Dynasty football is undoubtedly a marathon, not a sprint. With that said, in-season roster management is still every bit as critical as in a standard re-draft format, and arguably even more so given the potential long-term ramifications. As such, this weekly piece is here to provide you with a dozen moves it might just behoove you to make.
Continuing, these transactions will be broken down into four categories: players you should buy low, sell high, buy high and sell low. The first two are self explanatory and follow the typical stock market analogy, which is that you should pounce when the market fluctuates in your favor – if you can get the most bang for your buck or scoop up the metaphorical penny stocks who have room to grow, it could be in your best interest to do so. Conversely, the latter two categories represent a contradictory stance, and some might even consider them “desperation” moves – however, it’s my belief that buying high beats buying higher, and selling low is preferable to selling even lower.
Before I dispense my advice though, I want to provide one final disclaimer – these opinions are my own. If you’re higher or lower on any of the players mentioned below you should absolutely stick to your guns. With that said, I believe there’s also enough of a sample size thus far in the season where we can begin to diverge from our off-season assessments.
In the interest of transparency, here were my week four suggestions:
Aiken (4-78-0) led the Ravens in receiving, Tannehill was on bye and at the time of this writing Gates hadn’t yet played. Jennings (11-46-0, 4-21-0) played well in a close win, Ginn was on bye and Fleener (2-9-0) couldn’t string together another good performance. Johnson (9-22-0, 6-55-0) was a maven out of the backfield once again, Austin (3-22-0, 2-6-1) found the end zone once again and Jones (2-77-1) continued his season-long tear. Cooks (5-107-1) saved his day with a touchdown as time expired, Anderson (11-22-0, 2-18-0) again couldn’t get anything going and Reed didn’t play due to a concussion.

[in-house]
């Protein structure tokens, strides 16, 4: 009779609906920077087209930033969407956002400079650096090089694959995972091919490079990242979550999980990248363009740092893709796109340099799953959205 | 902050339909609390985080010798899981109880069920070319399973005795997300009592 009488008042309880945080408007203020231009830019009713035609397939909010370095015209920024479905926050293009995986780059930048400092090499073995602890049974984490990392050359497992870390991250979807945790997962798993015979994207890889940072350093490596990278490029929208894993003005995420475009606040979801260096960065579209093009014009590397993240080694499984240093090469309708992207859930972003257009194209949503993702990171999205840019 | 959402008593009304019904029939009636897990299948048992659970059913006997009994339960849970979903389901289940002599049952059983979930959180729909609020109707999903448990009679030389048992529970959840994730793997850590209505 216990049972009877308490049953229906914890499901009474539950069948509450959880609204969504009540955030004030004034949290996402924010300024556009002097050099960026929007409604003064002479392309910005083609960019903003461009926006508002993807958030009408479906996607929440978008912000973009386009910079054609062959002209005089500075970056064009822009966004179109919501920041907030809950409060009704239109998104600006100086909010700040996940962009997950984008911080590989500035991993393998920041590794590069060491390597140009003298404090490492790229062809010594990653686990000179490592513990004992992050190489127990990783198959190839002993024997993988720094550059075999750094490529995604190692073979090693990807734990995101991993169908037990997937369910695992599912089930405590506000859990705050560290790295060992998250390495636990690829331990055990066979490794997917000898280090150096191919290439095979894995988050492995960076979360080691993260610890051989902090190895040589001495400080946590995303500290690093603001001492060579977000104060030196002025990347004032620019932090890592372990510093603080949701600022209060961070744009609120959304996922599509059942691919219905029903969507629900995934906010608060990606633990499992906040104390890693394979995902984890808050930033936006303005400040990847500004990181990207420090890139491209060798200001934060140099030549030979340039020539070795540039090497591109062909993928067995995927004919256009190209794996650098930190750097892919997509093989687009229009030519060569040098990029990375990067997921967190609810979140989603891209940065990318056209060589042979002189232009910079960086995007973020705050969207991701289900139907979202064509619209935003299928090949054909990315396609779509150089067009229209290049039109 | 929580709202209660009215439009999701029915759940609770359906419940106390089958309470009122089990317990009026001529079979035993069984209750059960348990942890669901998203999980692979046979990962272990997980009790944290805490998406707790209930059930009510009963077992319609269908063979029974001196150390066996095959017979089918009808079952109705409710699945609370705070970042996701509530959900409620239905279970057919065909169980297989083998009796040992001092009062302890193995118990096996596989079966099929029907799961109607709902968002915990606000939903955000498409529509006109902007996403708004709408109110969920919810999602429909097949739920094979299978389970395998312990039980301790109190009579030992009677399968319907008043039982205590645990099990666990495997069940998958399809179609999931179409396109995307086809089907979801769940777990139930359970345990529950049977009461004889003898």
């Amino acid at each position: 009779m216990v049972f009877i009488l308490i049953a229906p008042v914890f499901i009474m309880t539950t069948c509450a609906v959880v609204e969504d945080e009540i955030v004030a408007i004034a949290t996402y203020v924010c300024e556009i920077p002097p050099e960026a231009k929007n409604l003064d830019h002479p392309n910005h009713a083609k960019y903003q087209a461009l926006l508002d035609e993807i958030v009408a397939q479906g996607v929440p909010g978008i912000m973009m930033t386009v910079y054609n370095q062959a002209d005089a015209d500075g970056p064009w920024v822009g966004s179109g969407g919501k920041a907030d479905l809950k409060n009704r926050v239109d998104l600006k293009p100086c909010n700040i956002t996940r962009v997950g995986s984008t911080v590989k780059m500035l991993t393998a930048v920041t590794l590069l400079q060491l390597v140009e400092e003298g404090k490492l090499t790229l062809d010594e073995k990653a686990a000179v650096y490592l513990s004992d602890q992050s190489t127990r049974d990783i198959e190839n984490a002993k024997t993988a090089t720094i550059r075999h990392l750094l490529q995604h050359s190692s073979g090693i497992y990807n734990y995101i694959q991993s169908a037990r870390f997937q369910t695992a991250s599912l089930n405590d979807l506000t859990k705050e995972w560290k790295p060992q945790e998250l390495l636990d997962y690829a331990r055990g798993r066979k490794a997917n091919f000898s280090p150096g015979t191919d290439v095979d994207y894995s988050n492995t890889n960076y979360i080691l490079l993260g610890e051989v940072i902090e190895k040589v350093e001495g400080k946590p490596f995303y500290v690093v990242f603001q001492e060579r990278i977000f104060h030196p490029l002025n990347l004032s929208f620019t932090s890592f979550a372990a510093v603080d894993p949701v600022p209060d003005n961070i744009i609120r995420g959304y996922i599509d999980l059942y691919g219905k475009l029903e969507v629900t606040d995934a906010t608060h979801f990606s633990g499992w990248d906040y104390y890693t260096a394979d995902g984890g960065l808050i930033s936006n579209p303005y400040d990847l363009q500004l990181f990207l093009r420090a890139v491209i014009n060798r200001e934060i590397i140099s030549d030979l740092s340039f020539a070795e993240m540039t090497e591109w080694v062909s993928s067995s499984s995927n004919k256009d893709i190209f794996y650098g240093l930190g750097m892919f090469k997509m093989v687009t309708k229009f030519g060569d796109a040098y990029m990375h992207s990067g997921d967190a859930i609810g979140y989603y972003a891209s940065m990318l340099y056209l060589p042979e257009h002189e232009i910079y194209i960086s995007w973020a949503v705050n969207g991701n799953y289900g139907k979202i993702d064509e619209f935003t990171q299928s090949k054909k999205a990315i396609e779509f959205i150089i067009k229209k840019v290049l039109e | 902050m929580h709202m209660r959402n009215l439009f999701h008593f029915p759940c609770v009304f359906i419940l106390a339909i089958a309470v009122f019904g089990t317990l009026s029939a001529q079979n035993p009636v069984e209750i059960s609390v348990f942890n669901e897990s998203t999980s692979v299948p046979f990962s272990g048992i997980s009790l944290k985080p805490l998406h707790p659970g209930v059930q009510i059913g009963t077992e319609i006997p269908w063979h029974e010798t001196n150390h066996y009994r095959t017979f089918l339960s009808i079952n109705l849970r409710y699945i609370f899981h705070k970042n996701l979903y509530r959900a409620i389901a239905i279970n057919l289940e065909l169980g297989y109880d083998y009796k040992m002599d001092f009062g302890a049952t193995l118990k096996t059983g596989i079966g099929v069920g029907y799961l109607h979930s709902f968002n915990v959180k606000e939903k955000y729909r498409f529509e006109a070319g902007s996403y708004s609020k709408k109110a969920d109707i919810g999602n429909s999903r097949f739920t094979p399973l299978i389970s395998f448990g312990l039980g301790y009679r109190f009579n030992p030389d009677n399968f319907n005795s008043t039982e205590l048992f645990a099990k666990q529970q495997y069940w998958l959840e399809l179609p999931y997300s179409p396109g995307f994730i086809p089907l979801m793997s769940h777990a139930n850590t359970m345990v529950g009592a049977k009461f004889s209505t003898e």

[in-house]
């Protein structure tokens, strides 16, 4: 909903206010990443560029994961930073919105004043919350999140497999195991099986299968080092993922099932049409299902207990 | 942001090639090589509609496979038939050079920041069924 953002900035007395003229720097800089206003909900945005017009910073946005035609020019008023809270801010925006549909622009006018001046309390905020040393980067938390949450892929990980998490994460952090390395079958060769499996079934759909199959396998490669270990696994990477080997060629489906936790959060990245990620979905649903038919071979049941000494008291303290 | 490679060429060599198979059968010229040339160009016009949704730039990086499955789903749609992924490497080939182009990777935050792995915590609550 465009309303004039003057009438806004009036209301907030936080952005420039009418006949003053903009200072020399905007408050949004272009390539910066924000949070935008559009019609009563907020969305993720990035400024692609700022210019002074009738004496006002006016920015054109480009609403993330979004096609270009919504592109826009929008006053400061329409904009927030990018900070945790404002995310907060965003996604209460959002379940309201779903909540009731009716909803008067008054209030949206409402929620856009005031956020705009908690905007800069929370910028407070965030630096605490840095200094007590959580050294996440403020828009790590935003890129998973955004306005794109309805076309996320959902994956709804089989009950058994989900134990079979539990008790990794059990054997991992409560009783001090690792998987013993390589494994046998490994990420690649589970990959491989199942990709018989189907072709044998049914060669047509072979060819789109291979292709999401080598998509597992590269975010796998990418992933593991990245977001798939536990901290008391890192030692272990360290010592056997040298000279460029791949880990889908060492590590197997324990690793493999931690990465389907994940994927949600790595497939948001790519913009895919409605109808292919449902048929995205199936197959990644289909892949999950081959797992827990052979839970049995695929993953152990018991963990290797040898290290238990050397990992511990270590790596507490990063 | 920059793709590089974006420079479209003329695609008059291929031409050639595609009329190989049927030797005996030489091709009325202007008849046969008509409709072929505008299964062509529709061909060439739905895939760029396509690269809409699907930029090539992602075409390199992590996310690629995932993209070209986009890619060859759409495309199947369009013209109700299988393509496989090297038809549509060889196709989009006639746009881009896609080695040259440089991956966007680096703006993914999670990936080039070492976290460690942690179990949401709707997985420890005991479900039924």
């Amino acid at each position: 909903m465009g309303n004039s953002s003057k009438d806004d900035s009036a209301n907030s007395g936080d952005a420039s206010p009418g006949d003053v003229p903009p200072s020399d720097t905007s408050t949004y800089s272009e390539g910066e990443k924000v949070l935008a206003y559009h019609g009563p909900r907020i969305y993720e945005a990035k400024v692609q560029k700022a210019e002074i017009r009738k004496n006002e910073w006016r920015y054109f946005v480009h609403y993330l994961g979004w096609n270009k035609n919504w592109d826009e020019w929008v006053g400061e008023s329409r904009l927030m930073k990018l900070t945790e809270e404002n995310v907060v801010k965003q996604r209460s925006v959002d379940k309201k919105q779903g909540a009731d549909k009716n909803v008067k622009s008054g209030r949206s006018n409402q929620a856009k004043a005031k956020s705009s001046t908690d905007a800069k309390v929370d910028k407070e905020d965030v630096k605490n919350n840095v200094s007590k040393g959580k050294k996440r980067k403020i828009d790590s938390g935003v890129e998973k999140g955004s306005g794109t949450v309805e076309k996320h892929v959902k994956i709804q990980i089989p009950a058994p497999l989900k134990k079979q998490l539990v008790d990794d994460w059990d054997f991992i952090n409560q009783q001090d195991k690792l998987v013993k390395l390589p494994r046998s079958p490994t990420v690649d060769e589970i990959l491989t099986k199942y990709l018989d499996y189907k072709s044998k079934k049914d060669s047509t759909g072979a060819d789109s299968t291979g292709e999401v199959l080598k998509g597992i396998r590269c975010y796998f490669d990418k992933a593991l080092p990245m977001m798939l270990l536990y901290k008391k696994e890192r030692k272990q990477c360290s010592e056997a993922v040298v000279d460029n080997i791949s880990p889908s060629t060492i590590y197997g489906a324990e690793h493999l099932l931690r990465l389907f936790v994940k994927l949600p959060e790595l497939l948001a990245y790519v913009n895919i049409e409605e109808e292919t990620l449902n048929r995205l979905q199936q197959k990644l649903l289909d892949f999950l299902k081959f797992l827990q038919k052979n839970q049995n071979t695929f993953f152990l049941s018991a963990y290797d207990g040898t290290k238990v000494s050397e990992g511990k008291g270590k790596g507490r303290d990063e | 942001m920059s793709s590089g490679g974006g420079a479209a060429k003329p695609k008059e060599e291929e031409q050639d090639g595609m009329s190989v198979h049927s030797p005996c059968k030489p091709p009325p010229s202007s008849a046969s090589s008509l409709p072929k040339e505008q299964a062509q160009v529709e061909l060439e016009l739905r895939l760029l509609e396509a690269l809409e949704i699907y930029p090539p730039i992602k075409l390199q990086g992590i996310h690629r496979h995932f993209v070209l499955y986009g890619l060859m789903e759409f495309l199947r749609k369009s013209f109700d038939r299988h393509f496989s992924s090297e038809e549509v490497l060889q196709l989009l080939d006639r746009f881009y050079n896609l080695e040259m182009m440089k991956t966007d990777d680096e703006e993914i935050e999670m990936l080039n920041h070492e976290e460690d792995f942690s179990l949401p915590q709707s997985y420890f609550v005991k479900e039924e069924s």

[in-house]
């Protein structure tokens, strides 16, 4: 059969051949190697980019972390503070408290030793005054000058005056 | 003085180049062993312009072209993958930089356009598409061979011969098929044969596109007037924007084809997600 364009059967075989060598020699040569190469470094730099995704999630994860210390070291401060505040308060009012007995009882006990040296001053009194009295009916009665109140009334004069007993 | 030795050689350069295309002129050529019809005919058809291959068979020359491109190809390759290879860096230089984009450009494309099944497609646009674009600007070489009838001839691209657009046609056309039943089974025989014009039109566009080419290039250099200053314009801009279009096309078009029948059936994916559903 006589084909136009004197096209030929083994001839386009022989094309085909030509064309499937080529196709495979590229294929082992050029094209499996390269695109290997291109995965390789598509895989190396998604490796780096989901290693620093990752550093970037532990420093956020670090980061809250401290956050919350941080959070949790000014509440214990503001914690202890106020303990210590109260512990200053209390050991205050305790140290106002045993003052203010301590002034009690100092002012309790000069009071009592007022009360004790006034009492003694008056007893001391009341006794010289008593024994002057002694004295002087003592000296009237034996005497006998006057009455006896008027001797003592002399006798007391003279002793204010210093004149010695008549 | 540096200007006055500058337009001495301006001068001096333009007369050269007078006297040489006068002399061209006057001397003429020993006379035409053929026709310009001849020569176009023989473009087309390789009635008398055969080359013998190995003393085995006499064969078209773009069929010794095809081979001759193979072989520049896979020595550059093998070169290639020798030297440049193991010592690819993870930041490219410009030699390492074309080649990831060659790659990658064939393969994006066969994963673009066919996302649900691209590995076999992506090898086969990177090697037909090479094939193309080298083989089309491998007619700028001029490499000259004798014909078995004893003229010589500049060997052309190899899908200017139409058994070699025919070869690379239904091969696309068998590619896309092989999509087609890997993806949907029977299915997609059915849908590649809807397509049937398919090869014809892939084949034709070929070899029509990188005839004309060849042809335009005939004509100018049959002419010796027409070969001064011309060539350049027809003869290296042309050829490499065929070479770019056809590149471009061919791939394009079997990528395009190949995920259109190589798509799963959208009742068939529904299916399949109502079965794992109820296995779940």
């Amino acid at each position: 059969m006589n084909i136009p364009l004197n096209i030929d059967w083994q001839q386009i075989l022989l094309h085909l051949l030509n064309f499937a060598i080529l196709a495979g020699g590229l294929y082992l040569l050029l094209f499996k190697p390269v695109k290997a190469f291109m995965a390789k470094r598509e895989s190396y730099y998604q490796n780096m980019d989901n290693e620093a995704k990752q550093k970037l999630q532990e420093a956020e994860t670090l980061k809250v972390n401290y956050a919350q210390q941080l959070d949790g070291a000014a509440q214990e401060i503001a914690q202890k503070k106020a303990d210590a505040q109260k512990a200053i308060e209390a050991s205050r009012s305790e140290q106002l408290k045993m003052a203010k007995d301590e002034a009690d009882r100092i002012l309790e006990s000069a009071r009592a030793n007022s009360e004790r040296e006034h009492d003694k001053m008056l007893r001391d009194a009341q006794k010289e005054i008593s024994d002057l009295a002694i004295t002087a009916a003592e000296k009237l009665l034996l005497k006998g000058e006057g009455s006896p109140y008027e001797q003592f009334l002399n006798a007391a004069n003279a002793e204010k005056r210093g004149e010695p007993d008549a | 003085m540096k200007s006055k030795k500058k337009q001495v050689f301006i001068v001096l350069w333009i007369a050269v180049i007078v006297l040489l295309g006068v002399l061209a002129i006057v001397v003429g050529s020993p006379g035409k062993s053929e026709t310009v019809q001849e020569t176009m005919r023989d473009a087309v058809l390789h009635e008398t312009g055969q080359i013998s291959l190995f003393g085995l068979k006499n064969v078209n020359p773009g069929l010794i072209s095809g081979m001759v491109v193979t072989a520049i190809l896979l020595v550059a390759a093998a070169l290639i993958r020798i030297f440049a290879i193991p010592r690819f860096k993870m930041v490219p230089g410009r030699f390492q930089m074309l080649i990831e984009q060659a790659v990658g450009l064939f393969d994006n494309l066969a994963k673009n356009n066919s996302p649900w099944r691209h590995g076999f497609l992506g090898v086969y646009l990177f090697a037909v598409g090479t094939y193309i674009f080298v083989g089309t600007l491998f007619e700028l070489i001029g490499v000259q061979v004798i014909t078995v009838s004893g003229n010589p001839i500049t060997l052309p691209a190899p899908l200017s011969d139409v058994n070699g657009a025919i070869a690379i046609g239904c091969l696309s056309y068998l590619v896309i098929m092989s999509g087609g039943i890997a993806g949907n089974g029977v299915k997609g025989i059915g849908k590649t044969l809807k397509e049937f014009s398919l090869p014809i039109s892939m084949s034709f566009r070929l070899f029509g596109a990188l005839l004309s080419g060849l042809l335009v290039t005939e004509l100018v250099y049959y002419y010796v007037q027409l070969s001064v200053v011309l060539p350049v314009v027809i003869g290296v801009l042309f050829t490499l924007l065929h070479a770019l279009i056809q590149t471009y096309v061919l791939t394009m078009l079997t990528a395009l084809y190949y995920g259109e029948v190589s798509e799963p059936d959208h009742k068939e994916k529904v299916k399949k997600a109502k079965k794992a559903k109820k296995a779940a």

Onto the fallout from week five!
- Jamaal Charles, RB KC – This one is simple – when you have an immensely talented player, you take any possibility you can to buy low. Yes, Charles suffered an ACL tear and will be lost for the season. And yes, the next time he takes the field he’ll be 29 years old. With that preamble in hand, we’re still talking about a running back who, in eight years in the league, has yet to average under 5.0 YPC. The last time he returned from an ACL tear he put up over 1,700 total yards, and I have no reason to believe he can’t come back from this one just the same. If he’s owned by a contender, I wouldn’t be surprised if you could snag him for a lesser talent like Mark Ingram or Latavius Murray.
- Demaryius Thomas, WR DEN – According to recent data courtesy of Ryan McDowell, Thomas has “slipped” to an October ADP of the overall WR8. While it’s fair to reason this is because the top tier is crowded, this effectively means he’s losing the metaphorical “tiebreaker” when stacked up against his elite peers. No, Peyton Manning hasn’t played well this season, but DT has still managed to accumulate a weekly 7.6 receptions for 83.2 yards. If and when his scoring picks up, this QB-proof receiver will pay dividends if you can acquire him for 90 cents on the dollar.
- Eddie Lacy, RB GB – Yes, Lacy has been a bit Jekyll and Hyde so far this season, but even despite the few hard weeks he’s still averaging 4.1 YPC. His lack of receiving so far this season is concerning (just seven receptions on the year), but much like Thomas above I expect his touchdown rate to increase. Despite the emergence of several younger ball carriers, I still have Lacy ranked as my dynasty RB2 and would be looking to buy if others didn’t.
- Knile Davis, RB KC – Essentially the mirror image of Charles above, Davis is a terrible player whose value is elevated due solely to situation. In his three-year career Davis has only eclipsed 4.0 YPC seven times in 32 games where he received carries, and has only gained a modicum of traction due to his combine numbers. Nevertheless, his efforts in shorts and a t-shirt haven’t precluded him from falling behind Charcandrick West on the depth chart, so be sure to sell now while unsuspecting buyers still think he has a shot at fantasy relevance.
- Dwayne Harris, WR NYG – I’m honestly a fan of Harris, and thought he was a little underrated during his time in Big D. He was similarly buried early on this season, but the release of Preston Parker and inability of Victor Cruz to get healthy combined to give him a shot as the slot-man for the Giants. Last week he was able to 5-51-1 line, and with in-game ailments to Odell Beckham and Rueben Randle, Harris put up a box score of 6-72-0 on this week’s rendition of Sunday Night Football. Ultimately though, the odds are slim he maintains his place in the pecking order – however, with owners facing byes and injuries, and looking to stay afloat any way they can, shopping Harris for a future pick could be a prudent move.